Holding on to unrealistic expectations can cause a relationship to be unsatisfying and to eventually fail.
The following will help you to distinguish between healthy and problematic relationship expectations: Differences in Background.
The following are some guidelines for successful communication and conflict resolution.
Each of us enters into romantic relationships with ideas about what we want based on family relationships, what we've seen in the media, and our own past relationship experiences.
If you are from different backgrounds, be aware that you may need to spend more time and energy to build your relationship.
Take the time to learn about your partner's culture or religion, being careful to check out what parts of such information actually fit for your partner. How much time you spend together and apart is a common relationship concern.
Changes in life outside your relationship will impact what you want and need from the relationship.
Since change is inevitable, welcoming it as an opportunity to enhance the relationship is more fruitful than trying to keep it from happening. Occasionally set aside time to check in with each other on changing expectations and goals.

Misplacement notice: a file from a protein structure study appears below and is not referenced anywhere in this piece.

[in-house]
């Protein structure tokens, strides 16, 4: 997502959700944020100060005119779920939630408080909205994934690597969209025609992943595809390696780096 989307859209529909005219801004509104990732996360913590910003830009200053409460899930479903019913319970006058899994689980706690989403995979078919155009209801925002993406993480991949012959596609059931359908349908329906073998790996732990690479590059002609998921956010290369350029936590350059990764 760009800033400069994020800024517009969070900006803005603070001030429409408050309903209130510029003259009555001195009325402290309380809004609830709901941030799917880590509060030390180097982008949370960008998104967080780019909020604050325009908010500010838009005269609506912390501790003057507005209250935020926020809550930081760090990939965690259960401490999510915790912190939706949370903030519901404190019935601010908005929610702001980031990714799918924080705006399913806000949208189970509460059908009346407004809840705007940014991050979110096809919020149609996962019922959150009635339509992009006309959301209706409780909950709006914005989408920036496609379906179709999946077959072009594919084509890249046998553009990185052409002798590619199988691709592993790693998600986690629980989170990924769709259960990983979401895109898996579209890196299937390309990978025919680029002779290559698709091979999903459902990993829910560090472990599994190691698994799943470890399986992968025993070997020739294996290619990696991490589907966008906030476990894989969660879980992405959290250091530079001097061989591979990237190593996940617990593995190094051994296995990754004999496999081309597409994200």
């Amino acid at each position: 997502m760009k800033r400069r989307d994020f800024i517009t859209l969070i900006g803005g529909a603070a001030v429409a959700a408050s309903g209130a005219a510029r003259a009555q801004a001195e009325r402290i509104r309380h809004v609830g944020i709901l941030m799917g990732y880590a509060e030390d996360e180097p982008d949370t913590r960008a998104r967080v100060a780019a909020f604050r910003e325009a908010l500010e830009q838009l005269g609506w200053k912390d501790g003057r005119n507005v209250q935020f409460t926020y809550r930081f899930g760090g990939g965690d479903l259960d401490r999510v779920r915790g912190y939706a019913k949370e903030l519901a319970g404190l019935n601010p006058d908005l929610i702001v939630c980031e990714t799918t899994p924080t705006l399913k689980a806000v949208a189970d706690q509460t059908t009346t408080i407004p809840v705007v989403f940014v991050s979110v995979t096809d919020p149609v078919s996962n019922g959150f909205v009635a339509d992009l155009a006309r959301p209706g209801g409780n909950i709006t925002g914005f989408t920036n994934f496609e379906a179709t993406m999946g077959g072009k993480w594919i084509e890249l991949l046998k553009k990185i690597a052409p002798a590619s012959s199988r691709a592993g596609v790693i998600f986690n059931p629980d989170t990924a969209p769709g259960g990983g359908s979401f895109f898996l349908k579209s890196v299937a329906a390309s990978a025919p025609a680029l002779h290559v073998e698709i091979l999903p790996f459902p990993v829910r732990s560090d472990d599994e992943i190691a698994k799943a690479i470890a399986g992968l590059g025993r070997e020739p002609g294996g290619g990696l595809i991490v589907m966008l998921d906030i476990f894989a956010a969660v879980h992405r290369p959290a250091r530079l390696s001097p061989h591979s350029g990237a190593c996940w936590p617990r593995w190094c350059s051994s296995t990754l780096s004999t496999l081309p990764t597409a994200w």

Demanding what you want, regardless of your partner's needs, usually ends up driving your partner away, so work on reaching a compromise. For many students, families remain an important source of emotional, if not financial, support during their years at the university.
Some people find dealing with their partner's family difficult or frustrating.
Even partners coming from very similar cultural, religious, or economic backgrounds can benefit from discussing their expectations of how a good boyfriend, girlfriend, or spouse behaves.
What seems obvious or normal to you may surprise your partner, and vice versa.
Resolving conflicts requires honesty, a willingness to consider your partner's perspective even if you don't fully understand it, and lots of communication.